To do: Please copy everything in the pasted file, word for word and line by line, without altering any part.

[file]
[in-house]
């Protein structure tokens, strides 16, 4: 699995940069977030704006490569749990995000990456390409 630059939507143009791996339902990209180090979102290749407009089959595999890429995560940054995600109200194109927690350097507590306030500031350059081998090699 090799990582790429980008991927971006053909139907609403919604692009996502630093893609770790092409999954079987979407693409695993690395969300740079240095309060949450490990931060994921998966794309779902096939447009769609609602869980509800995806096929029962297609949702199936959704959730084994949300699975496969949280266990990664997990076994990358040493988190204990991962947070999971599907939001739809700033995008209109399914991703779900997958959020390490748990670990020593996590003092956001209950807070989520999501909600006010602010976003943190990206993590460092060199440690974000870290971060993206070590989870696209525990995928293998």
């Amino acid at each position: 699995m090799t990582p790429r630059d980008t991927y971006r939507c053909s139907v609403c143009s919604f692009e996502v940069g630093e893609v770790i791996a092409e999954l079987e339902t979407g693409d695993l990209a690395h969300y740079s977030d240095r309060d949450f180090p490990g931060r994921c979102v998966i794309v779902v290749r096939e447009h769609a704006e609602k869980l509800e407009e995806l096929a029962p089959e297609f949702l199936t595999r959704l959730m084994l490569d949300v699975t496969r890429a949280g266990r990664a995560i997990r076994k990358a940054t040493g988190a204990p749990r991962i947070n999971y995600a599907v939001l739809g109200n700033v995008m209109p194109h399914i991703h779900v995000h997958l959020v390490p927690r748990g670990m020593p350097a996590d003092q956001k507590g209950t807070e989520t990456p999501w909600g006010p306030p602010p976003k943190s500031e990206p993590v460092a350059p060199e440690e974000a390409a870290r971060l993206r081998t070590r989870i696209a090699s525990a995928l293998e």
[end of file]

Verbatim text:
[in-house]
């Protein structure tokens, strides 16, 4: 699995940069977030704006490569749990995000990456390409 630059939507143009791996339902990209180090979102290749407009089959595999890429995560940054995600109200194109927690350097507590306030500031350059081998090699 090799990582790429980008991927971006053909139907609403919604692009996502630093893609770790092409999954079987979407693409695993690395969300740079240095309060949450490990931060994921998966794309779902096939447009769609609602869980509800995806096929029962297609949702199936959704959730084994949300699975496969949280266990990664997990076994990358040493988190204990991962947070999971599907939001739809700033995008209109399914991703779900997958959020390490748990670990020593996590003092956001209950807070989520999501909600006010602010976003943190990206993590460092060199440690974000870290971060993206070590989870696209525990995928293998």
């Amino acid at each position: 699995m090799t990582p790429r630059d980008t991927y971006r939507c053909s139907v609403c143009s919604f692009e996502v940069g630093e893609v770790i791996a092409e999954l079987e339902t979407g693409d695993l990209a690395h969300y740079s977030d240095r309060d949450f180090p490990g931060r994921c979102v998966i794309v779902v290749r096939e447009h769609a704006e609602k869980l509800e407009e995806l096929a029962p089959e297609f949702l199936t595999r959704l959730m084994l490569d949300v699975t496969r890429a949280g266990r990664a995560i997990r076994k990358a940054t040493g988190a204990p749990r991962i947070n999971y995600a599907v939001l739809g109200n700033v995008m209109p194109h399914i991703h779900v995000h997958l959020v390490p927690r748990g670990m020593p350097a996590d003092q956001k507590g209950t807070e989520t990456p999501w909600g006010p306030p602010p976003k943190s500031e990206p993590v460092a350059p060199e440690e974000a390409a870290r971060l993206r081998t070590r989870i696209a090699s525990a995928l293998e």